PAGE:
The second part is to make sure you use plugins that have both a Windows and a Mac version. Not all plugins offer cross-platform compatibility (or two different versions) so be sure to check that out before you begin. Generally, Native Instruments are a good bet if you want to use the same software on both OSX and Windows. Bonus: their licenses do indeed allow installation on two machines at the same time.

    2) Freedom is not free..

    In this guide I’m using Dropbox to keep files and folders in sync. There is a free version that you can use if you just want to experiment a bit, but if you want to really cut loose from your home studio, you’ll quickly find that the 2 GB space included will come sort of your requirements. I have the 50 GB version, which is $9.99 a month, and considering I also use it to sync work-files and other non-musically-related stuff, it’s a goddamn bargain.

    If you have never heard about Dropbox, allow me to take 30 seconds to explain it to you: Dropbox is centralized storage (in the cloud, as they say in these Web 2.0-days) which is a copy of the files and folders you choose to host there. If you install Dropbox on more than one computer, the same files and folders are synced down (read: copied down from the cloud) to all of the computers you use Dropbox with. If you change or add a file to any one of your “Dropboxed” computers, that file is almost instantly added to all of your other computers.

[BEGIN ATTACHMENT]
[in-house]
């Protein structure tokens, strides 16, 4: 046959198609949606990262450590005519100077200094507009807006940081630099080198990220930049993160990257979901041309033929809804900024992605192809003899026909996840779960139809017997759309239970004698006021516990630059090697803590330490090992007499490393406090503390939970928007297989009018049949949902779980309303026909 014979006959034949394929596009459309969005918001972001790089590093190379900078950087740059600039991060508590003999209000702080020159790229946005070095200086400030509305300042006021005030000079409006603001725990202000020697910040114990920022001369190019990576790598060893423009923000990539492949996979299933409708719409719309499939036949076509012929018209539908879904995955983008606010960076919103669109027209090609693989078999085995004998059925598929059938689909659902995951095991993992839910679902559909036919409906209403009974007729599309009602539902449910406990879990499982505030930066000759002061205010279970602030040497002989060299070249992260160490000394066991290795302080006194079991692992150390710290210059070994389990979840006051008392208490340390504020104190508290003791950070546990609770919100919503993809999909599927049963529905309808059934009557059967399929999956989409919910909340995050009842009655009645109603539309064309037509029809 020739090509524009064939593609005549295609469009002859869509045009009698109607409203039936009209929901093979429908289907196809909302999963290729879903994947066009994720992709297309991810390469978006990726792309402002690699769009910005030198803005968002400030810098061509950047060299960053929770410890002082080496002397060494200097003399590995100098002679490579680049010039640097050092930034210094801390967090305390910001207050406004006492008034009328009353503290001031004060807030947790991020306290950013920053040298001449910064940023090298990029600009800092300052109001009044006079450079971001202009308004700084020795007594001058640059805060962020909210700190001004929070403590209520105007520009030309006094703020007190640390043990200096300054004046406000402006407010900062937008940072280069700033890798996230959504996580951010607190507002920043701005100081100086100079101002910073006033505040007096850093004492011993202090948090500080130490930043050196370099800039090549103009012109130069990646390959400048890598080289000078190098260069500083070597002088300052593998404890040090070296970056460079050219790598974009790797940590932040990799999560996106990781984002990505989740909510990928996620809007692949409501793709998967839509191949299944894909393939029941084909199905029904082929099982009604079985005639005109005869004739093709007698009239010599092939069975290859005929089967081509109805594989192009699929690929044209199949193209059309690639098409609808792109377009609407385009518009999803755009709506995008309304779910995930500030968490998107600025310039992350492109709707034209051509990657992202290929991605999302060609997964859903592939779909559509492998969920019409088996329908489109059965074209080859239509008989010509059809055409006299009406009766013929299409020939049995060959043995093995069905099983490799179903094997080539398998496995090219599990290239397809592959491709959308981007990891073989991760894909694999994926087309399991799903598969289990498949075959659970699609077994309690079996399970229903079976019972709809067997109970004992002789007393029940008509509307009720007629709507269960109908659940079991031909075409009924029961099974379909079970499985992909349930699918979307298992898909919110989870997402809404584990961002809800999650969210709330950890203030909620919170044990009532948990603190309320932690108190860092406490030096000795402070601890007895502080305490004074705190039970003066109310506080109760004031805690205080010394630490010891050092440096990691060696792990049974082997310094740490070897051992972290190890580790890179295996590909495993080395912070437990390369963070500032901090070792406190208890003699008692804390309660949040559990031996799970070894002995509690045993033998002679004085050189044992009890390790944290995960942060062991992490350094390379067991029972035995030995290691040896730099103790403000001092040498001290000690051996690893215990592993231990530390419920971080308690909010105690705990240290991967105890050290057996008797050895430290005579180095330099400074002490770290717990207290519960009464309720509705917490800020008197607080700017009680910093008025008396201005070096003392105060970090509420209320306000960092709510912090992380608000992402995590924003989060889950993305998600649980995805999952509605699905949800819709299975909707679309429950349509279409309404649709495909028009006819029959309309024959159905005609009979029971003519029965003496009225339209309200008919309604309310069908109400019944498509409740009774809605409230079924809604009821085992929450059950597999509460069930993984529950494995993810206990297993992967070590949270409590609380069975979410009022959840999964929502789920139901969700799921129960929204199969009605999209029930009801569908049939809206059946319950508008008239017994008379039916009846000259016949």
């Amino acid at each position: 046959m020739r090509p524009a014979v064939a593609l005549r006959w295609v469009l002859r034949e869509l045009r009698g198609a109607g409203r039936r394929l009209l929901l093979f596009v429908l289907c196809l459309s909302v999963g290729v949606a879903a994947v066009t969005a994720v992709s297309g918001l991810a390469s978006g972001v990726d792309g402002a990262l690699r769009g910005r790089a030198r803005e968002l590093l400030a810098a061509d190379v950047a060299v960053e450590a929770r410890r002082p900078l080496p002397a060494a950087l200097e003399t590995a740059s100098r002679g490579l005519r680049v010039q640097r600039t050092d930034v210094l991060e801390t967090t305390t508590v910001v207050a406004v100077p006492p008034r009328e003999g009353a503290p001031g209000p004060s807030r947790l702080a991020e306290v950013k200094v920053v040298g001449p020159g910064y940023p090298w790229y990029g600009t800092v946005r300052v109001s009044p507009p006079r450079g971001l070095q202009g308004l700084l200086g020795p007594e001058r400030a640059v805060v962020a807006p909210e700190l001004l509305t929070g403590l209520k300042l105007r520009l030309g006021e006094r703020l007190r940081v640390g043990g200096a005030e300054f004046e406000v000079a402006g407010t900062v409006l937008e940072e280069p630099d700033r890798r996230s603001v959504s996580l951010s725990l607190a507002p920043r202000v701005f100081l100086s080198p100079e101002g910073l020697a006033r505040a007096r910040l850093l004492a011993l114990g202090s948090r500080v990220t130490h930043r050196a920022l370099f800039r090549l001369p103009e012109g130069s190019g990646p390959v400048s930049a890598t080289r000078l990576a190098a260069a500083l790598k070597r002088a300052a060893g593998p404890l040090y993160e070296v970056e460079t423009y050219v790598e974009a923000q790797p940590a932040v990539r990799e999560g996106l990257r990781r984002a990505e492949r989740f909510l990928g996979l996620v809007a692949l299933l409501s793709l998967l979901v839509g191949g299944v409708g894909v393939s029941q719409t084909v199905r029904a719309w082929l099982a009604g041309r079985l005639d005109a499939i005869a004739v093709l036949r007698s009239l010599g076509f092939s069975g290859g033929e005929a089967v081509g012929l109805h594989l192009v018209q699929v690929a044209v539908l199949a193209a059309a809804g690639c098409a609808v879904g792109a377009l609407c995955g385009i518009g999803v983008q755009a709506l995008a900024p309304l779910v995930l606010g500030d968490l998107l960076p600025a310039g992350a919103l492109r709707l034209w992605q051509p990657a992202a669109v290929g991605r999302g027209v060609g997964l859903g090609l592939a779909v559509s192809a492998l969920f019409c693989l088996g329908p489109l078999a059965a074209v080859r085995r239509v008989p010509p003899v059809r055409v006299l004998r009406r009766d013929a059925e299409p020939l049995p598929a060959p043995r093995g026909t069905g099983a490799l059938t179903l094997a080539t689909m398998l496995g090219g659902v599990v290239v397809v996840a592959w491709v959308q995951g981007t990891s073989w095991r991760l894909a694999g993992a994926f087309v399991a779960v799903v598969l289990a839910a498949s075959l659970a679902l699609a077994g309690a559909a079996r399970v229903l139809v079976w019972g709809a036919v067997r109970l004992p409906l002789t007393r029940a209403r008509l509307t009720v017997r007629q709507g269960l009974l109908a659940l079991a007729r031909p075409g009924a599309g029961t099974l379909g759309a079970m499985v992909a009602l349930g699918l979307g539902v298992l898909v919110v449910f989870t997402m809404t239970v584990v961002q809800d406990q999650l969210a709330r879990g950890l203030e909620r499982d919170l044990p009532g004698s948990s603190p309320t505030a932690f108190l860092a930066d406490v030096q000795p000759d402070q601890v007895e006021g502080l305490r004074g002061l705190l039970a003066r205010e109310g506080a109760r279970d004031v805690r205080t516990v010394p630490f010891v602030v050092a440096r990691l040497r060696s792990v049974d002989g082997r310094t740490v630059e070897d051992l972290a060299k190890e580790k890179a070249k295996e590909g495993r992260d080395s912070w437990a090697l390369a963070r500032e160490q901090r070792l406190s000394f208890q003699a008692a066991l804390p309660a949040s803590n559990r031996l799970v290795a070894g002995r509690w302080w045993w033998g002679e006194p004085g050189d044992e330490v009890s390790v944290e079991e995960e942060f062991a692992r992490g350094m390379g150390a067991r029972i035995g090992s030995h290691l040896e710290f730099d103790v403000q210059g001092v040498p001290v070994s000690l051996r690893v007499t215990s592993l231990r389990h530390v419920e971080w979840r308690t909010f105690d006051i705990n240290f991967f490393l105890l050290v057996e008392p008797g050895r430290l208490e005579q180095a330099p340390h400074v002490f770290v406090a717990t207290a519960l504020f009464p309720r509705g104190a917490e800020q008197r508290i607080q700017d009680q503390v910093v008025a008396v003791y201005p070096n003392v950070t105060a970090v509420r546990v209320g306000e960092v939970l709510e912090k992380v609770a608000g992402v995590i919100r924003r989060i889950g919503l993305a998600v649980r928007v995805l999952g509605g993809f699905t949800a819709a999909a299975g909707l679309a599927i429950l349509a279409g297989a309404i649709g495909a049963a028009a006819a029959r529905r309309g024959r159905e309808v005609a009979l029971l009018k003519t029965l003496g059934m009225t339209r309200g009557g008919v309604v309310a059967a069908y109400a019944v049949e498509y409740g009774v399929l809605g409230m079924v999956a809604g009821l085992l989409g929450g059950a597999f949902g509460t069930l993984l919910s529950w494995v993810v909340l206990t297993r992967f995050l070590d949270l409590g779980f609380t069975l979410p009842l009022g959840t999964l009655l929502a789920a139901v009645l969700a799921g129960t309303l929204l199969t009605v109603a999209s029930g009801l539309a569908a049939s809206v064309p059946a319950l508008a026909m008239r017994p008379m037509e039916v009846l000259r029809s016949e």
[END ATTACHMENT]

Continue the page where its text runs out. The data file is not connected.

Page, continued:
If I totally failed at describing the concept, watch this video. If you need a guide to installing it, I found one on YouTube which might be of assistance.

    Note: It’s not exactly iron-clad, but as a very remedial sort of backup, Dropbox keeps a couple of revisions of your stuff, so if you accidentally delete an important file from your laptop, and it then also disappears from your home computer, just log into the web interface for Dropbox and restore the file from there. Now, the revisions don’t go that far back, and the more space you use on your Dropbox, the less it revisions it will keep. It is STRONGLY suggested that you back up all of your stuff regulary to a more conventional destination, such as an external harddrive, or better: a 24/7 automated online backup service such as Mozy or CrashPlan. I have personally used both and while there are not much difference, my personal preference lies with CrashPlan.